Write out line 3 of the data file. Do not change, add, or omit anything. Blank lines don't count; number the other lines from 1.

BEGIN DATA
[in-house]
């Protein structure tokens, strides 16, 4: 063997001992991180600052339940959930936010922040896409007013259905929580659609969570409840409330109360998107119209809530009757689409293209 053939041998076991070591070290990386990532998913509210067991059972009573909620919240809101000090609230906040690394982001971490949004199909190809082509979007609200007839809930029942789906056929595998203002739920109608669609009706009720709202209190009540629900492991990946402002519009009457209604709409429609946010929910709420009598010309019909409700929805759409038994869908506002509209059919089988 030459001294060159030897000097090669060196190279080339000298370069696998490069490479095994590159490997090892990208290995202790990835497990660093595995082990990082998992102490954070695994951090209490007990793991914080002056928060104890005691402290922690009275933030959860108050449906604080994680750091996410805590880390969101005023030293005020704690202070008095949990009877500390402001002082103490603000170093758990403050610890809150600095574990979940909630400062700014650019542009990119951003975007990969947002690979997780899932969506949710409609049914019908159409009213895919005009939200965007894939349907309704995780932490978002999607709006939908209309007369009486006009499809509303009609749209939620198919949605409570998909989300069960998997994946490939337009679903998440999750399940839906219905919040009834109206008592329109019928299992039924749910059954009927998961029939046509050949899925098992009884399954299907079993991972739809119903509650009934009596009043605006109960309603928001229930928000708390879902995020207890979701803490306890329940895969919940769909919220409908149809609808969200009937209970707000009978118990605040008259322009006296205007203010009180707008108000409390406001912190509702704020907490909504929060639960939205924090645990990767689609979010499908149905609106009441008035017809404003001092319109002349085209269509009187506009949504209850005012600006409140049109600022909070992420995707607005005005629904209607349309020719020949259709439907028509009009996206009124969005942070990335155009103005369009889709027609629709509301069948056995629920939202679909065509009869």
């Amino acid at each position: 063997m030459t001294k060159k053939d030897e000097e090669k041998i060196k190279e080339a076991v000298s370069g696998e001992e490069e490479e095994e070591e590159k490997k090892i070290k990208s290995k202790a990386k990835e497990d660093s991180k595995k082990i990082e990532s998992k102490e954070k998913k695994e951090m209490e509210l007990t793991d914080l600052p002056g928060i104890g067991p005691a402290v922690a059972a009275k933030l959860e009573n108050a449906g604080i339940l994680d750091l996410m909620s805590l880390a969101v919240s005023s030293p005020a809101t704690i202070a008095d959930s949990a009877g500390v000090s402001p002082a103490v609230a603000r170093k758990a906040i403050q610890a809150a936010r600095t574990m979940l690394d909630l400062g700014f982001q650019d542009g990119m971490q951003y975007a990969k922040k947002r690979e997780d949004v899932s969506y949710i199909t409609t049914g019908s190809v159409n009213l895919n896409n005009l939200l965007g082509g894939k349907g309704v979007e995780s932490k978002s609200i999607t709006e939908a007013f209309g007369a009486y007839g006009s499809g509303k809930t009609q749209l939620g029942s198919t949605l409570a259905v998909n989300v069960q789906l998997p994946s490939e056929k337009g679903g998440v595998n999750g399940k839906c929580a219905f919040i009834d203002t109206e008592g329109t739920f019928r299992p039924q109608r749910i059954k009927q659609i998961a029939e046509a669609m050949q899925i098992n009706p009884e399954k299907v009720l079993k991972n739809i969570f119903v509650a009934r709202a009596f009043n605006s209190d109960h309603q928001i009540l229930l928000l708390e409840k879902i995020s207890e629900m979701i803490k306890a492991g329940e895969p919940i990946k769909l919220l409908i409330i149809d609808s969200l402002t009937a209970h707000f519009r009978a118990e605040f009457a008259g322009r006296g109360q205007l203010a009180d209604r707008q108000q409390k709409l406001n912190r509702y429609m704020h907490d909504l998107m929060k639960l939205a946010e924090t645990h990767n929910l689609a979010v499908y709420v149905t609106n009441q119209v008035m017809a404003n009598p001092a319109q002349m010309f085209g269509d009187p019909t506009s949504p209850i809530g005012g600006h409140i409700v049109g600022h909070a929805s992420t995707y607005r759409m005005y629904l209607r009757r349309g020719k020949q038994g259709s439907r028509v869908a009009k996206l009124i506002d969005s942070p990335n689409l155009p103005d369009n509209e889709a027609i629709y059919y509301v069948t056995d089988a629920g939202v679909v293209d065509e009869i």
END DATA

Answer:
């Amino acid at each position: 063997m030459t001294k060159k053939d030897e000097e090669k041998i060196k190279e080339a076991v000298s370069g696998e001992e490069e490479e095994e070591e590159k490997k090892i070290k990208s290995k202790a990386k990835e497990d660093s991180k595995k082990i990082e990532s998992k102490e954070k998913k695994e951090m209490e509210l007990t793991d914080l600052p002056g928060i104890g067991p005691a402290v922690a059972a009275k933030l959860e009573n108050a449906g604080i339940l994680d750091l996410m909620s805590l880390a969101v919240s005023s030293p005020a809101t704690i202070a008095d959930s949990a009877g500390v000090s402001p002082a103490v609230a603000r170093k758990a906040i403050q610890a809150a936010r600095t574990m979940l690394d909630l400062g700014f982001q650019d542009g990119m971490q951003y975007a990969k922040k947002r690979e997780d949004v899932s969506y949710i199909t409609t049914g019908s190809v159409n009213l895919n896409n005009l939200l965007g082509g894939k349907g309704v979007e995780s932490k978002s609200i999607t709006e939908a007013f209309g007369a009486y007839g006009s499809g509303k809930t009609q749209l939620g029942s198919t949605l409570a259905v998909n989300v069960q789906l998997p994946s490939e056929k337009g679903g998440v595998n999750g399940k839906c929580a219905f919040i009834d203002t109206e008592g329109t739920f019928r299992p039924q109608r749910i059954k009927q659609i998961a029939e046509a669609m050949q899925i098992n009706p009884e399954k299907v009720l079993k991972n739809i969570f119903v509650a009934r709202a009596f009043n605006s209190d109960h309603q928001i009540l229930l928000l708390e409840k879902i995020s207890e629900m979701i803490k306890a492991g329940e895969p919940i990946k769909l919220l409908i409330i149809d609808s969200l402002t009937a209970h707000f519009r009978a118990e605040f009457a008259g322009r006296g109360q205007l203010a009180d209604r707008q108000q409390k709409l406001n912190r509702y429609m704020h907490d909504l998107m929060k639960l939205a946010e924090t645990h990767n929910l689609a979010v499908y709420v149905t609106n009441q119209v008035m017809a404003n009598p001092a319109q002349m010309f085209g269509d009187p019909t506009s949504p209850i809530g005012g600006h409140i409700v049109g600022h909070a929805s992420t995707y607005r759409m005005y629904l209607r009757r349309g020719k020949q038994g259709s439907r028509v869908a009009k996206l009124i506002d969005s942070p990335n689409l155009p103005d369009n509209e889709a027609i629709y059919y509301v069948t056995d089988a629920g939202v679909v293209d065509e009869i």